Foodshare President's Blog

Foodshare President's Blog

Thursday, December 18, 2014

Do you want to end hunger?

How about volunteering with Foodshare's SNAP Outreach Program?

The Supplemental Nutrition Assistance Program (SNAP) is one of the most effective and efficient ways to end hunger in our state. This federal program, formerly known as the Food Stamp Program, currently serves more than 405,000 Connecticut residents, with thousands more applying each month. This necessary benefit gives many individuals the chance to provide nutritious and healthy meals to their families, yet the program is still highly underutilized.

Currently, over 30% of SNAP eligible households in Connecticut are not receiving benefits. If we can increase participation by just 5% the additional amount of food purchased in Connecticut would be more than what Foodshare can distribute in a whole year!

Not to mention, SNAP is also a great way to boost the local economy! Research shows that every $1.00 spent in SNAP benefits results in $1.73 worth of local economic activity. SNAP is federal money being spent in our own community.

Foodshare began a SNAP Outreach program in 2008 with a goal of increasing participation rates by helping those who qualify apply for the benefit. It all began with one full-time staff person and a small group of volunteers. Since that time, the program has grown to include 20 trained volunteers completing 40-70 hours of SNAP outreach every month in the form of pre-screening and application assistance.

Last year, Foodshare volunteers connected 235 households with SNAP, and provided phone referral services to hundreds more. Over the next decade we hope to partner with other Statewide organizations to increase participation in Connecticut from 75% to 95%. A number that is already achieved by many other States.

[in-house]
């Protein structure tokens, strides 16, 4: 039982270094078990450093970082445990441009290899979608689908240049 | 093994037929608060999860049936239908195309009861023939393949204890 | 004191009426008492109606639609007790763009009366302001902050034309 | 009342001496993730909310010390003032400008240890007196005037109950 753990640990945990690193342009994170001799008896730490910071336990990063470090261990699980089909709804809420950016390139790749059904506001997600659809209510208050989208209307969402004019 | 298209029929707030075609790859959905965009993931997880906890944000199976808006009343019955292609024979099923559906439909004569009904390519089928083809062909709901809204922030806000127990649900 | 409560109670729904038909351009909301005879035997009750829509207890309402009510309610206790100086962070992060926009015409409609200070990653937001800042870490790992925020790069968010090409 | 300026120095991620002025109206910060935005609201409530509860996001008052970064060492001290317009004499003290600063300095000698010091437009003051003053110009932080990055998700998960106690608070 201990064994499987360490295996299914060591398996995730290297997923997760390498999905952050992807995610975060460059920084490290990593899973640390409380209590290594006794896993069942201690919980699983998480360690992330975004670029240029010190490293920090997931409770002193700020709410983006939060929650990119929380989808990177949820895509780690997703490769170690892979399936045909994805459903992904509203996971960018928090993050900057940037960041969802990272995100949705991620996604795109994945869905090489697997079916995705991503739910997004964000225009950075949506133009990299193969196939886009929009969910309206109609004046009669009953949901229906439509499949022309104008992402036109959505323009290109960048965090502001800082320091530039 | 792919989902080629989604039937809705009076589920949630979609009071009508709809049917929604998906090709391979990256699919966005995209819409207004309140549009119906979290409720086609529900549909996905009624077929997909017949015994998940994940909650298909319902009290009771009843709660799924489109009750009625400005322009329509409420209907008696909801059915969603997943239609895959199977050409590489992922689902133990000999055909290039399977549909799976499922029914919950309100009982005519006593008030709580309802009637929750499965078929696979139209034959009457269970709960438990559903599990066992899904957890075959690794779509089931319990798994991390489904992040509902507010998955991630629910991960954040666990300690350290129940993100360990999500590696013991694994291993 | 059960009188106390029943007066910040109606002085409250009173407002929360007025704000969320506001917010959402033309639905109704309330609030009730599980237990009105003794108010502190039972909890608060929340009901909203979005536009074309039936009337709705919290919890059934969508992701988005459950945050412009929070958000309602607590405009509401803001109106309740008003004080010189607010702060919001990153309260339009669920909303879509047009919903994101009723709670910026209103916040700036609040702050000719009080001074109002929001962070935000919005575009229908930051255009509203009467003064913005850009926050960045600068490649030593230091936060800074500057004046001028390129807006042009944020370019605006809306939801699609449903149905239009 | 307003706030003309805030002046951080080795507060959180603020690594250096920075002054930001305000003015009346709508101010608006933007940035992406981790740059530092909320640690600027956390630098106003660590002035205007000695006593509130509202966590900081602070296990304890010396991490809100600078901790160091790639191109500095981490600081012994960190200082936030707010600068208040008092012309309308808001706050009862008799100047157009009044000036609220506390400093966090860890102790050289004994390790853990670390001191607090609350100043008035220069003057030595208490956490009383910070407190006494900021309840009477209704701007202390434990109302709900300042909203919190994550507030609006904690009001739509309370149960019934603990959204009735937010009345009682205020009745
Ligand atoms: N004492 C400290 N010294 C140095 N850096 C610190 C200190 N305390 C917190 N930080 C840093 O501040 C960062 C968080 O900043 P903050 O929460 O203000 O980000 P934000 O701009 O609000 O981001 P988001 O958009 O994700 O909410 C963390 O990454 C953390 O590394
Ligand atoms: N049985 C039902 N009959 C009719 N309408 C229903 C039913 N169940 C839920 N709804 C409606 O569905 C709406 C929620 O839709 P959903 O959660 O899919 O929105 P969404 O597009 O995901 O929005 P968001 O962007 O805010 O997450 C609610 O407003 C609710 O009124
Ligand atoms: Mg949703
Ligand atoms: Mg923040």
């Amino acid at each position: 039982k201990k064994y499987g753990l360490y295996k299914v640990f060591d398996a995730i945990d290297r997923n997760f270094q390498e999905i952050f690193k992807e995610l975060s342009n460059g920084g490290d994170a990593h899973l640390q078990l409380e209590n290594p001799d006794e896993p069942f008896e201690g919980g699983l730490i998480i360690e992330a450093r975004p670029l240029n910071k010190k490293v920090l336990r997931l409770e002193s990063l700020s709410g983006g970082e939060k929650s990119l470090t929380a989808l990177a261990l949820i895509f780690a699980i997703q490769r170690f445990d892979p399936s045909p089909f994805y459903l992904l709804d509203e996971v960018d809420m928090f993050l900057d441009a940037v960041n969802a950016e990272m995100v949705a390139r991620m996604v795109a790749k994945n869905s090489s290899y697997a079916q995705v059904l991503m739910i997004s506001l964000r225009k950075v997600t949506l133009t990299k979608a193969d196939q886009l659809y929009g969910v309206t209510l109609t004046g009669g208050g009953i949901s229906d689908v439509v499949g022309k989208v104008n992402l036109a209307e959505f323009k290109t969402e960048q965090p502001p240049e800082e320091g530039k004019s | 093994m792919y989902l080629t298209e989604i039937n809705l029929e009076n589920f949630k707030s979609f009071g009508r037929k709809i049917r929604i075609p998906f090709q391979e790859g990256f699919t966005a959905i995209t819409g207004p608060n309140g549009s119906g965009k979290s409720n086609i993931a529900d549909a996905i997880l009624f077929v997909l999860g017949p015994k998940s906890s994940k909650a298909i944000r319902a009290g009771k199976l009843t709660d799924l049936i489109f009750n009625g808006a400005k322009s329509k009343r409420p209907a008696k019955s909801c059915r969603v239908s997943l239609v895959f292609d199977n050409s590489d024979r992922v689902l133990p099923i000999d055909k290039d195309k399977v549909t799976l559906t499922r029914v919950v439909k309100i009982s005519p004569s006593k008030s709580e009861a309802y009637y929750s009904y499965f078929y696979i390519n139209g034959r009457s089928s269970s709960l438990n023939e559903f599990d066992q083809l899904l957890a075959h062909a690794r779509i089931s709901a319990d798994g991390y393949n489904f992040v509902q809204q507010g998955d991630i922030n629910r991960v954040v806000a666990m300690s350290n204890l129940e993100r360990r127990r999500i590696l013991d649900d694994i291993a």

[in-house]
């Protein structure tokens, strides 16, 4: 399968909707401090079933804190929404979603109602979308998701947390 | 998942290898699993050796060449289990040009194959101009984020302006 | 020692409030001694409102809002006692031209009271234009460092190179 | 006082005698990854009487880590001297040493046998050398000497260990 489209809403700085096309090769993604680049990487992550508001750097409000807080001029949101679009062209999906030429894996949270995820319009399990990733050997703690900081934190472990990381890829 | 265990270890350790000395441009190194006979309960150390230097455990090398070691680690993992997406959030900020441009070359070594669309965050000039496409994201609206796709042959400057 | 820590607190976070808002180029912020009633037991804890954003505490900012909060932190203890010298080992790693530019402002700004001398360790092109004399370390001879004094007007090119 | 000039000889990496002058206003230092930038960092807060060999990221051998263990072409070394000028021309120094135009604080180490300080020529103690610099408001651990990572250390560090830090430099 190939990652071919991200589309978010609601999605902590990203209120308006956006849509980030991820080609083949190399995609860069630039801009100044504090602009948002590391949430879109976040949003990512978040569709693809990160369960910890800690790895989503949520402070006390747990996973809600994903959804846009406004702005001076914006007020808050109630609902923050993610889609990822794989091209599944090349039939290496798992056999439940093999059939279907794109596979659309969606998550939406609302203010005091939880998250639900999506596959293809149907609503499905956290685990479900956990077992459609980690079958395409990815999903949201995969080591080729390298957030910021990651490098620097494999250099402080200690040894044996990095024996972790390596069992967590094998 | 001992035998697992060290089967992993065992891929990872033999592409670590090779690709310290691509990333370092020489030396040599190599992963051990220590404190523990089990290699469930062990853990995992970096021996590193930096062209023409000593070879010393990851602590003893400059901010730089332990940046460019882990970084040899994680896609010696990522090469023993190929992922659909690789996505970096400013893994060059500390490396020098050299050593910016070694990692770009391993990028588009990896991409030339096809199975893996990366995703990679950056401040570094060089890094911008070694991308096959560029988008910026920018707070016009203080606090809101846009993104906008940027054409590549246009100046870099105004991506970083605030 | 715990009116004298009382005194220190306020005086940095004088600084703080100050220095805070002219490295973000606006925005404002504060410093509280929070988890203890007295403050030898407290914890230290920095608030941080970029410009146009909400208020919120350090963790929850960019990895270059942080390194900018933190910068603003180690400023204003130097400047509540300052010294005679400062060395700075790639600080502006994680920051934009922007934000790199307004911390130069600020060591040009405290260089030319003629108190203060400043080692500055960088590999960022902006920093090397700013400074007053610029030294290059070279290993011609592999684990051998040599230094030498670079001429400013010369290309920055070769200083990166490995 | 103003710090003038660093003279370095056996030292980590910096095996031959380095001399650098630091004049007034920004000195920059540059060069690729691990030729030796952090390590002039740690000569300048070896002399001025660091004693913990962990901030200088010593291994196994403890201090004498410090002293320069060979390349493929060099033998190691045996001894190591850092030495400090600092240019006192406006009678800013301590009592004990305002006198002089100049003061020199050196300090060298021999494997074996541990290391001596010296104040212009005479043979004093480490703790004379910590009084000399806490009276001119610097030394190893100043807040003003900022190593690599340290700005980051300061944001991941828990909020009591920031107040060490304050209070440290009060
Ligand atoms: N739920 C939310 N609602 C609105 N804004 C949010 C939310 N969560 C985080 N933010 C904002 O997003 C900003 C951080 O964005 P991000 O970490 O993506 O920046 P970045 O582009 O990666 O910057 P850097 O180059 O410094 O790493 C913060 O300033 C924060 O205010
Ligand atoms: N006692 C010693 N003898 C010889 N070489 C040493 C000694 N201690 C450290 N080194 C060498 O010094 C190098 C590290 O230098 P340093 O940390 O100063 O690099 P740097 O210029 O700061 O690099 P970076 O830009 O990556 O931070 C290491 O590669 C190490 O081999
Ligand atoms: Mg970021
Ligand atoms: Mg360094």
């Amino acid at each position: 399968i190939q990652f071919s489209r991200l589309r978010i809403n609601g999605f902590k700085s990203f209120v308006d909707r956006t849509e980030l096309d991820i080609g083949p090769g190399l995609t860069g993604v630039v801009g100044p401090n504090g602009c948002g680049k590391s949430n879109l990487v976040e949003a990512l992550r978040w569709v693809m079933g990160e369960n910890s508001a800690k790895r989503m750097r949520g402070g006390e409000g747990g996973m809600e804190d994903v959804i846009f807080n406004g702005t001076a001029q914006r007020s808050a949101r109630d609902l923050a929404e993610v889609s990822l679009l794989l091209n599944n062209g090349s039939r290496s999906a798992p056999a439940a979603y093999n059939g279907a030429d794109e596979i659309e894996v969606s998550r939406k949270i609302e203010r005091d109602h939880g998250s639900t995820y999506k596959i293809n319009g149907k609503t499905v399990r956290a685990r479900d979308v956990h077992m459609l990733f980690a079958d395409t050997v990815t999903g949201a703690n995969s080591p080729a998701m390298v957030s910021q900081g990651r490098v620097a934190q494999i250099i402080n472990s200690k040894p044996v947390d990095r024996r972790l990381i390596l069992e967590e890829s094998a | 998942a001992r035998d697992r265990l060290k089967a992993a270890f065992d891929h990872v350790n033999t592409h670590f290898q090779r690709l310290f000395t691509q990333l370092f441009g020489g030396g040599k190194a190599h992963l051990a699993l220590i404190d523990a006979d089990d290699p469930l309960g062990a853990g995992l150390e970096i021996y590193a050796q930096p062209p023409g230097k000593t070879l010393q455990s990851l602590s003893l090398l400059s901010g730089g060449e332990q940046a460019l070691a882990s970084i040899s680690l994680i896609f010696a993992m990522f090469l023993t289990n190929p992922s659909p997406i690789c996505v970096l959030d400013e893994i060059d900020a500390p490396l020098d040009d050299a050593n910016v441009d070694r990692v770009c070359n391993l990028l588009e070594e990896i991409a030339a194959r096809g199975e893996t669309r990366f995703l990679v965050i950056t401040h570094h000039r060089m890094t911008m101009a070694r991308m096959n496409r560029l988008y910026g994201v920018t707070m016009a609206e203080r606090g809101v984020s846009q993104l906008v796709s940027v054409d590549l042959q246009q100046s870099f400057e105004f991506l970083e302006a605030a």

Wednesday, December 17, 2014

Do you want to end hunger?

Then think about becoming a budget coach and helping a head of household work out a financial plan for the family:

Play a critical role in helping a working family create and stick to a budget, pay bills on time and save for the future.

Hear from Tiffani, a certified nursing assistant in Hartford, about her struggle to make ends meet, click here

Tuesday, December 16, 2014

Do you want to end hunger?

Then consider tutoring a child.

Here's one option: 

United Way Readers: 
Change a life in an hour! Help a child develop reading and comprehension skills needed to succeed in school and life.

Find out how Oliver learned to read above grade level and is now on track to a successful future, click here. 

Tuesday, December 9, 2014

Words of thanks

Last week, at the Mobile Foodshare site in East Windsor, one of the people receiving food, gave this note, written out several times, to each of the volunteers helping distribute the food:

Just one more reminder that it can happen to anyone!


Thursday, December 4, 2014

Providing food assistance with dignity

Did you see the segment on last Sunday's "60 Minutes" called War and Hunger?

Some of the segment moved me to tears to see the struggles of people in countries torn by war and where food is used as a weapon.

But the show also brought great joy, to see the work of the World Food Programme, and its tireless and passionate team.  And especially to see former Feeding America executive Ertharin Cousin, who is now the Executive Director of the WFP.

With Ertharin's leadership, the WFP has taken a new approach to feeding people in refugee camps.  Instead of the mass feeding, cafeteria style, that you are used to seeing in the wake of a disaster or crisis, the WFP is building supermarkets!  Each refugee family is then given a food card and they can get their own food, prepare their own meals, and eat together as a family!

Doesn't this make sense?

It's the disaster equivalent of providing SNAP benefits in the US or of the best practice of providing client choice at food pantries in the US.  We recommend that, instead of pre-packing bags for families, the families be allowed to choose their own food.  It's more dignified, less food is wasted, and it let's the volunteers interact with the clients in new ways - ways that might actually build human relationships and help a family on the road to self-sufficiency.

We need to feed people who are hungry, whether the disaster is natural or man-made, and whether it's here in the US or overseas.  But can't we do it in a way that preserves the dignity of the person needing the assistance?